Codification was predominantly regarded as a radical reform in form and substance and ‘reform’ is one of the core features of continental European codification that Weiss has identified. The element of ‘reform’ is concerned with whether or not codification changes the form and substance of existing laws. By examining the five historical codifications, Weiss demonstrates that codification is always a combination of change in form and change in substance.
"No law, regulation, directive or practice shall, in so far as it is inconsistent with this Proclamation, have force or effect with respect to matters provided for by this Proclamation”.
Paradoxically, in most modern societies, the larger proportion of the law—delegated legislation—is not made by elected lawmakers or the proper legislature. To an increasing extent, law in these countries is made through the Executive branch, not the parliament. The common practice for Acts of Parliament to bestow power (through empowering acts) to make regulations, particularly to government Ministers, is an obvious manifestation of this development.
A historical and comparative study of continental European codification reveals that codification aims at being complete. Although ‘completeness’ has several implications in different literature, Weiss has identified three sub-elements of completeness in the sense of (a) exclusive, gap-less, and comprehensive as the second core feature of continental European codification. In this article each of these elements will be briefly discussed, followed by the analysis of the Ethiopian civil code.
How many countries have ‘Codes’ as a basic legal source in the world? In how many countries' legal systems does the term ‘Codification’ exist? Are there common features of codification used as a basis for comparison and analysis? Although the exact number of codes is uncertain today, the UNESCO-sponsored survey on the basic sources of various legal systems in 1957 reveals that from 110 countries 73 countries had legal sources called ‘codes’ and the work of ‘codification’. In other words, codification exists in 67 percent of known legal systems, each consisting of an average of 6 codes. This figure suggests that codification has become prevalent in most existing legal systems.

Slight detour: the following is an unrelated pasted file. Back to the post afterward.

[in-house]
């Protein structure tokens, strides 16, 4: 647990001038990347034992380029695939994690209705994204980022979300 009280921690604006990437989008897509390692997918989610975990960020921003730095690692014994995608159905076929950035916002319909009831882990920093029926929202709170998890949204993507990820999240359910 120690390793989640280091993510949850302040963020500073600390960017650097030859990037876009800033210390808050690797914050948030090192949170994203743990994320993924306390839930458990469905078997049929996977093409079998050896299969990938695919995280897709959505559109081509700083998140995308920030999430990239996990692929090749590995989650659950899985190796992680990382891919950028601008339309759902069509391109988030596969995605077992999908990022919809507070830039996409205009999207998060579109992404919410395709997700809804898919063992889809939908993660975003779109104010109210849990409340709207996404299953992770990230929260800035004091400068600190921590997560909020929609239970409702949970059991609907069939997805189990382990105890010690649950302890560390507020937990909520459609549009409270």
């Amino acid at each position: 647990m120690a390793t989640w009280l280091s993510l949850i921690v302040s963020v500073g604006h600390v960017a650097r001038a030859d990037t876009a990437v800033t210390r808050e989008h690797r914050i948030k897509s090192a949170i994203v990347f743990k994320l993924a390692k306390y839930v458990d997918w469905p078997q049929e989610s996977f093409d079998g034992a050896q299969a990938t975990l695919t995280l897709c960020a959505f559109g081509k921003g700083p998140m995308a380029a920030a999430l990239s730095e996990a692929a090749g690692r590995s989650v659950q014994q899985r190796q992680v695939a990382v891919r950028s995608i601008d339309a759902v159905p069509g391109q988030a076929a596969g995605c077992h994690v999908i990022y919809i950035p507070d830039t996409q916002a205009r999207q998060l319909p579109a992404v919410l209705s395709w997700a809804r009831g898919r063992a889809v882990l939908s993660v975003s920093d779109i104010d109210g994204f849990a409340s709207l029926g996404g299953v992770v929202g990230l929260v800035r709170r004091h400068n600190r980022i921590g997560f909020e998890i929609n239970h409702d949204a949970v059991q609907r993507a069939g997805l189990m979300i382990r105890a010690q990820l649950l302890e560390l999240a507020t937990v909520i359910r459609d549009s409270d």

This piece provides a bird’s eye view of the draft proclamation on the Federal Courts with a particular focus on the issue of Cassation. Needless to say, the Ethiopian legal system typically follows a continental legal system as it mainly contains four substantive codes i.e., Civil Code, Criminal Code, Commercial Code, and Maritime Code, and two procedural codes i.e., Civil Procedure Code and Criminal Procedure Code. This implies that the decisions of courts will not have a binding and precedential value to settle future related cases.
Modernization relies on law as the means of transformation. In these great processes of transformation, day after day, many more demands for new legislation have been proposed as a reaction to different social, political, economic and environmental situations which seemingly develop independently or deliberately. Governments need effective laws to govern these transformation processes by which they achieve their political objectives and public policies. Such needs may originate from different sources such as different ministries, a commission of inquiry, politicians, pressure groups, or sometimes from donors.
Since posting this a few days ago my attention was brought to a Comment that was posted on Facebook. Since I have deactivated my account, the editor of the website copied and sent me the Comment. The Comment is by Abadir Ibrahim who wrote:
Looking for a file in my computer, I stumbled upon this that I wrote a year or so ago, in relation to a debate/conversation that I was having with friends on facebook. Now I said why not and posted it here.
Before considering the subject matter of this article, a brief explanation of the history of Ethiopian Codes and constitutional development is helpful because it focuses attention on the key issues that I would like to raise. The Ethiopian legal system constitutes the Constitution, international treaties, codified laws, and statues as a primary source of law. This essay, however, limits itself to codified laws and primary legislation.